reporter contents :: albright college
ometimes you have to help the helper.
That’s what Rev. Stewart McCleary ’47 and 17 other members of his mission group from Cavalry United Methodist Church, including Albright alumni Rev. Jack Grove ’62 and Robert Wagner ’68, found when they arrived at the Bennett Center of London, a Christian service center for southeastern Kentucky.
Although the Bennett Center provides many outreach services such as hot meals, home repair, respite care and yard work, what they asked of McCleary and the rest of the mission group was a little different. “They said they needed a group to really devote itself to getting the Bennett Center campus into shape,” McCleary says, adding that while the lawn had been mowed regularly, nothing else had been done for years. “It was just overrun.”
McCleary and the group quickly got to work pulling weeds, spreading mulch, mowing, trimming trees and bushes, restoring a nature preserve and painting. They even cleared out an old tennis court to make way for a new picnic pavilion and place of worship that the center was interested in building. McCleary says with a smile, “They said that our group had the place looking the best it had in years!”
When not busy being groundskeepers, the mission group also spent time in the community. “There were a few people in the community who had just gotten out of the hospital and asked if we could mow their lawns,” says McCleary. He adds, with a rueful smile, “That was the day that I learned I’m not as young as I think,” referring to his need to sit it out for a bit.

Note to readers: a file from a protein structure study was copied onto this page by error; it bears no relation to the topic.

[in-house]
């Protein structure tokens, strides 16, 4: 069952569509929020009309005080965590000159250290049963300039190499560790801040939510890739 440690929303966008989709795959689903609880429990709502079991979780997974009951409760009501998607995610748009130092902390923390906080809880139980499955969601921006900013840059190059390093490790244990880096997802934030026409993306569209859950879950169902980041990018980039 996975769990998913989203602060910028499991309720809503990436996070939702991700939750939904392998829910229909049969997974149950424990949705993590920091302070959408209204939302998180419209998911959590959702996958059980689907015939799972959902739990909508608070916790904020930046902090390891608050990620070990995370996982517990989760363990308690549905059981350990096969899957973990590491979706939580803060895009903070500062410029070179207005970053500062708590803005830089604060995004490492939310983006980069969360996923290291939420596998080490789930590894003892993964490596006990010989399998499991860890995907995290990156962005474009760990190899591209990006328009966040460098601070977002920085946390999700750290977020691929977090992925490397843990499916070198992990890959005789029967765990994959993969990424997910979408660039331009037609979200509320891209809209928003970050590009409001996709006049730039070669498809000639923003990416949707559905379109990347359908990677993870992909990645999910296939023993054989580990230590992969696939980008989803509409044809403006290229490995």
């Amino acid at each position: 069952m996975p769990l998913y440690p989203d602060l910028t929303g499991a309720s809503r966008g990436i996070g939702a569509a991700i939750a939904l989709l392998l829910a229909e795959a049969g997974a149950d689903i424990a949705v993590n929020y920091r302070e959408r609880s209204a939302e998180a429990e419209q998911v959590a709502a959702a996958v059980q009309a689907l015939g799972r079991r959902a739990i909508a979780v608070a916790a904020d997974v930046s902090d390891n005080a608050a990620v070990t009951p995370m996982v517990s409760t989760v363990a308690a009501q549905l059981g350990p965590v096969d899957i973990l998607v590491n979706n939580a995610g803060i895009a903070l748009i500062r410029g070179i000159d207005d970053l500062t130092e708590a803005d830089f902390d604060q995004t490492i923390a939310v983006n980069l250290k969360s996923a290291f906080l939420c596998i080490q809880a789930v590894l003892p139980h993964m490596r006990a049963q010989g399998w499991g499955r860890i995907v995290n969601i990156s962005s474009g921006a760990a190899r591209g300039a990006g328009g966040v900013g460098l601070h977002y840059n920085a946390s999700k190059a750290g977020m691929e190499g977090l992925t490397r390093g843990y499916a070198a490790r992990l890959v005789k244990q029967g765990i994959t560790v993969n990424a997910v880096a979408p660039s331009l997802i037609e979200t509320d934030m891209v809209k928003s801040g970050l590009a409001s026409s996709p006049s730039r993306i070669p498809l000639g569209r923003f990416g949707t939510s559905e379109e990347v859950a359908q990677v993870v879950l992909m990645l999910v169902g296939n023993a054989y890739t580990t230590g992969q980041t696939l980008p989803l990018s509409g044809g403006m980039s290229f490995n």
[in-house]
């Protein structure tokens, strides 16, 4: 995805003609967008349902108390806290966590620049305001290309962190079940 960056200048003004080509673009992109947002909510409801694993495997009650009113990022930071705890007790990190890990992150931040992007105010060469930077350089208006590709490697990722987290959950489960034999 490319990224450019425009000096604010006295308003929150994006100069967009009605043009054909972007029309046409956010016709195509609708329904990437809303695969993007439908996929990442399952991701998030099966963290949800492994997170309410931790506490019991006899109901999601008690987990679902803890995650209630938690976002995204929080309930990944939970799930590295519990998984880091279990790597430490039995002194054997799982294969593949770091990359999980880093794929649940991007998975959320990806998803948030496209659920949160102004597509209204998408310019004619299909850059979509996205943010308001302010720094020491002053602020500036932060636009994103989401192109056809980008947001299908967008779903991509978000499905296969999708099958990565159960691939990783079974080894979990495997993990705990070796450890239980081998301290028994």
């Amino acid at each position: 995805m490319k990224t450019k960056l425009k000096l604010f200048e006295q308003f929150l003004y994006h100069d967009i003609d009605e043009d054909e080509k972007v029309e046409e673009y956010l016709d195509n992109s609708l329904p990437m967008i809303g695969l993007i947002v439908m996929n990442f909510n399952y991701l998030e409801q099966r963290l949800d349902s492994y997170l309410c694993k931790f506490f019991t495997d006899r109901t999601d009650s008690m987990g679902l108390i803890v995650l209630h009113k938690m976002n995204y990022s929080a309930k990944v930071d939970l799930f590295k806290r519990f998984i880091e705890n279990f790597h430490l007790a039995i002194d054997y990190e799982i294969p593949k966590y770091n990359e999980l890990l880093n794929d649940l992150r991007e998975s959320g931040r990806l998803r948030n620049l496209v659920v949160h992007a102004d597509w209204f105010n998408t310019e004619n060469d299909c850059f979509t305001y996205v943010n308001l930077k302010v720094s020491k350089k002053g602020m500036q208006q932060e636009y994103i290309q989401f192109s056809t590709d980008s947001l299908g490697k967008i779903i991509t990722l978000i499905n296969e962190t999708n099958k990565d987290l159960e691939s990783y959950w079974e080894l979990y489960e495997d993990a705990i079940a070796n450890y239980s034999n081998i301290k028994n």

Each day would begin with a morning devotion, lead by McCleary, and would conclude around a campfire. “We even found some time to play Scrabble!” he laughs, noting how much he enjoyed his time with the group. “The outstanding part of the trip was the fellowship among the 18 of us,” he says. “There wasn’t one griper among us! Everyone just pitched in and worked hard.”
The group stayed on the go, taking a one-day break from work at the Bennett Center to visit the original Red Bird Mission in Beverly, Ky. They traveled 50 miles west of the Bennett Center and found themselves in the heart of Appalachia, where the mission center offers a school, a medical clinic, dental clinic and countless other community outreach programs. As he was being given a tour of the mission, McCleary says, “I almost felt like I was coming home.” McCleary had always heard about the Red Bird Mission. Growing up in Harrisburg, he used to go to mission band as a very young child and bring his penny for the Red Bird Mission. “I tried to go there a few times through the years, but it never worked out,” he says. “It felt real good to be there. I wish we could have spent more time getting to know the community.”
This wasn’t the first time McCleary traveled to faraway places to help others. In 1999 and 2001, he traveled, along with Charles Wolfe Jr., D.D.S. ’60, to Puttur, India, in the southern portion of the country, where he assisted at the Good Shepard Mission. McCleary can’t forget the extreme poverty they found there, and notes that he was particularly impacted by the number of homeless children wandering the streets. He and his traveling companions also found themselves braving the narrow roads of the countryside to reach isolated villages where McCleary had the chance to preach through an interpreter and perform baptisms.
Although McCleary wishes that he could have met more people on his latest trip to the Bennett Center and Red Bird Mission, he knows that he and his group performed a service that was really needed. “I had always wanted to go and never had. This was my opportunity.”
– Loren A. Morgan ’05